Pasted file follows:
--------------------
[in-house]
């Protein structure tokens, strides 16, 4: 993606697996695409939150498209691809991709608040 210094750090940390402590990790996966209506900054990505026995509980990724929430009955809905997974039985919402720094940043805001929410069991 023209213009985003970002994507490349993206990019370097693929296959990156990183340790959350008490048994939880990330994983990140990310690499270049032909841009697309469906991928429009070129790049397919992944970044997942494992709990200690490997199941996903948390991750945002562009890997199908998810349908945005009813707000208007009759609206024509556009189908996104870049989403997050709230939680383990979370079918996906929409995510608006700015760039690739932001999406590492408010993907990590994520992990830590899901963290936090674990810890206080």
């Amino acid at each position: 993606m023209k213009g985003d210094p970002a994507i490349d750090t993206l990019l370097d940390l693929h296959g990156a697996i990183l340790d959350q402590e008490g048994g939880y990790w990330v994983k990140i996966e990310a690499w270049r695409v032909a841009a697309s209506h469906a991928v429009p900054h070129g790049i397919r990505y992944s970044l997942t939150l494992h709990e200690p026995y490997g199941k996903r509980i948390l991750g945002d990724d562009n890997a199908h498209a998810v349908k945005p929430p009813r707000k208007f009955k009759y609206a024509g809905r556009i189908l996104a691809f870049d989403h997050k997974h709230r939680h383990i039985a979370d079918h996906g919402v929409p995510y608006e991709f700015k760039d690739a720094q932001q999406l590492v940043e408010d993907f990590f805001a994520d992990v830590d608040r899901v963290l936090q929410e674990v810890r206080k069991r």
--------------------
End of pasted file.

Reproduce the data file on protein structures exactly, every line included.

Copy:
[in-house]
């Protein structure tokens, strides 16, 4: 993606697996695409939150498209691809991709608040 210094750090940390402590990790996966209506900054990505026995509980990724929430009955809905997974039985919402720094940043805001929410069991 023209213009985003970002994507490349993206990019370097693929296959990156990183340790959350008490048994939880990330994983990140990310690499270049032909841009697309469906991928429009070129790049397919992944970044997942494992709990200690490997199941996903948390991750945002562009890997199908998810349908945005009813707000208007009759609206024509556009189908996104870049989403997050709230939680383990979370079918996906929409995510608006700015760039690739932001999406590492408010993907990590994520992990830590899901963290936090674990810890206080």
């Amino acid at each position: 993606m023209k213009g985003d210094p970002a994507i490349d750090t993206l990019l370097d940390l693929h296959g990156a697996i990183l340790d959350q402590e008490g048994g939880y990790w990330v994983k990140i996966e990310a690499w270049r695409v032909a841009a697309s209506h469906a991928v429009p900054h070129g790049i397919r990505y992944s970044l997942t939150l494992h709990e200690p026995y490997g199941k996903r509980i948390l991750g945002d990724d562009n890997a199908h498209a998810v349908k945005p929430p009813r707000k208007f009955k009759y609206a024509g809905r556009i189908l996104a691809f870049d989403h997050k997974h709230r939680h383990i039985a979370d079918h996906g919402v929409p995510y608006e991709f700015k760039d690739a720094q932001q999406l590492v940043e408010d993907f990590f805001a994520d992990v830590d608040r899901v963290l936090q929410e674990v810890r206080k069991r």